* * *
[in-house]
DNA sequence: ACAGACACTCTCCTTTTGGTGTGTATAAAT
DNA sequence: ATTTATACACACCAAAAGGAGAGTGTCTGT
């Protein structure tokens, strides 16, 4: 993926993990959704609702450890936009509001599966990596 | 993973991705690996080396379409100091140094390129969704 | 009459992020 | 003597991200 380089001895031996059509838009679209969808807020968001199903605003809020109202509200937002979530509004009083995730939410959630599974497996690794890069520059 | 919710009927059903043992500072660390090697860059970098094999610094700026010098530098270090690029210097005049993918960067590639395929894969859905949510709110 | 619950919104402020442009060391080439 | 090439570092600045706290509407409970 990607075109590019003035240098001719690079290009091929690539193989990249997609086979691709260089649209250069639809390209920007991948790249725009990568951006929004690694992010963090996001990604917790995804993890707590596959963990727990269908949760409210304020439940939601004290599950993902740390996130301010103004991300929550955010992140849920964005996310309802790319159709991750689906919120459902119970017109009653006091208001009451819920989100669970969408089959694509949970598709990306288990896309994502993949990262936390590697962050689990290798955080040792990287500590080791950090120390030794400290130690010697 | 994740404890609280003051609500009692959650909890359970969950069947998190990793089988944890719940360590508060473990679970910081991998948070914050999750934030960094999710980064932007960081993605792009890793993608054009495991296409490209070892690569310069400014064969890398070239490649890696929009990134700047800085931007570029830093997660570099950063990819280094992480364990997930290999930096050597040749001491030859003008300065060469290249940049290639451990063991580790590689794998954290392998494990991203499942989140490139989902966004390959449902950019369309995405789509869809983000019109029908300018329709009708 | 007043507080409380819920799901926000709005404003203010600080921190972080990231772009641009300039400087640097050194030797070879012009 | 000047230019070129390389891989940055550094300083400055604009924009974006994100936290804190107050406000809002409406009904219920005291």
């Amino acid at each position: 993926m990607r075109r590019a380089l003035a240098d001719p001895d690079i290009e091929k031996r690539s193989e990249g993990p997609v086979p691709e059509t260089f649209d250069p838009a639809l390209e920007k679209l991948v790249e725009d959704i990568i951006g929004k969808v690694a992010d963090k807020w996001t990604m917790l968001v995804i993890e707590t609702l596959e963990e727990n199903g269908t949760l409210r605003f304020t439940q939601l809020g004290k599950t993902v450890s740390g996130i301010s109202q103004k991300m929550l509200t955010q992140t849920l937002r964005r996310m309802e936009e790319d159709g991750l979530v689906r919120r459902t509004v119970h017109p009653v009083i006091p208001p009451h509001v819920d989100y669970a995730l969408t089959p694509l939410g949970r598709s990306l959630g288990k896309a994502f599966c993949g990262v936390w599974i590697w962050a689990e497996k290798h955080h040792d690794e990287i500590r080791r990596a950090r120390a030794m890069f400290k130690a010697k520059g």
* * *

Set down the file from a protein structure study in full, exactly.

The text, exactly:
[in-house]
DNA sequence: ACAGACACTCTCCTTTTGGTGTGTATAAAT
DNA sequence: ATTTATACACACCAAAAGGAGAGTGTCTGT
């Protein structure tokens, strides 16, 4: 993926993990959704609702450890936009509001599966990596 | 993973991705690996080396379409100091140094390129969704 | 009459992020 | 003597991200 380089001895031996059509838009679209969808807020968001199903605003809020109202509200937002979530509004009083995730939410959630599974497996690794890069520059 | 919710009927059903043992500072660390090697860059970098094999610094700026010098530098270090690029210097005049993918960067590639395929894969859905949510709110 | 619950919104402020442009060391080439 | 090439570092600045706290509407409970 990607075109590019003035240098001719690079290009091929690539193989990249997609086979691709260089649209250069639809390209920007991948790249725009990568951006929004690694992010963090996001990604917790995804993890707590596959963990727990269908949760409210304020439940939601004290599950993902740390996130301010103004991300929550955010992140849920964005996310309802790319159709991750689906919120459902119970017109009653006091208001009451819920989100669970969408089959694509949970598709990306288990896309994502993949990262936390590697962050689990290798955080040792990287500590080791950090120390030794400290130690010697 | 994740404890609280003051609500009692959650909890359970969950069947998190990793089988944890719940360590508060473990679970910081991998948070914050999750934030960094999710980064932007960081993605792009890793993608054009495991296409490209070892690569310069400014064969890398070239490649890696929009990134700047800085931007570029830093997660570099950063990819280094992480364990997930290999930096050597040749001491030859003008300065060469290249940049290639451990063991580790590689794998954290392998494990991203499942989140490139989902966004390959449902950019369309995405789509869809983000019109029908300018329709009708 | 007043507080409380819920799901926000709005404003203010600080921190972080990231772009641009300039400087640097050194030797070879012009 | 000047230019070129390389891989940055550094300083400055604009924009974006994100936290804190107050406000809002409406009904219920005291």
């Amino acid at each position: 993926m990607r075109r590019a380089l003035a240098d001719p001895d690079i290009e091929k031996r690539s193989e990249g993990p997609v086979p691709e059509t260089f649209d250069p838009a639809l390209e920007k679209l991948v790249e725009d959704i990568i951006g929004k969808v690694a992010d963090k807020w996001t990604m917790l968001v995804i993890e707590t609702l596959e963990e727990n199903g269908t949760l409210r605003f304020t439940q939601l809020g004290k599950t993902v450890s740390g996130i301010s109202q103004k991300m929550l509200t955010q992140t849920l937002r964005r996310m309802e936009e790319d159709g991750l979530v689906r919120r459902t509004v119970h017109p009653v009083i006091p208001p009451h509001v819920d989100y669970a995730l969408t089959p694509l939410g949970r598709s990306l959630g288990k896309a994502f599966c993949g990262v936390w599974i590697w962050a689990e497996k290798h955080h040792d690794e990287i500590r080791r990596a950090r120390a030794m890069f400290k130690a010697k520059g």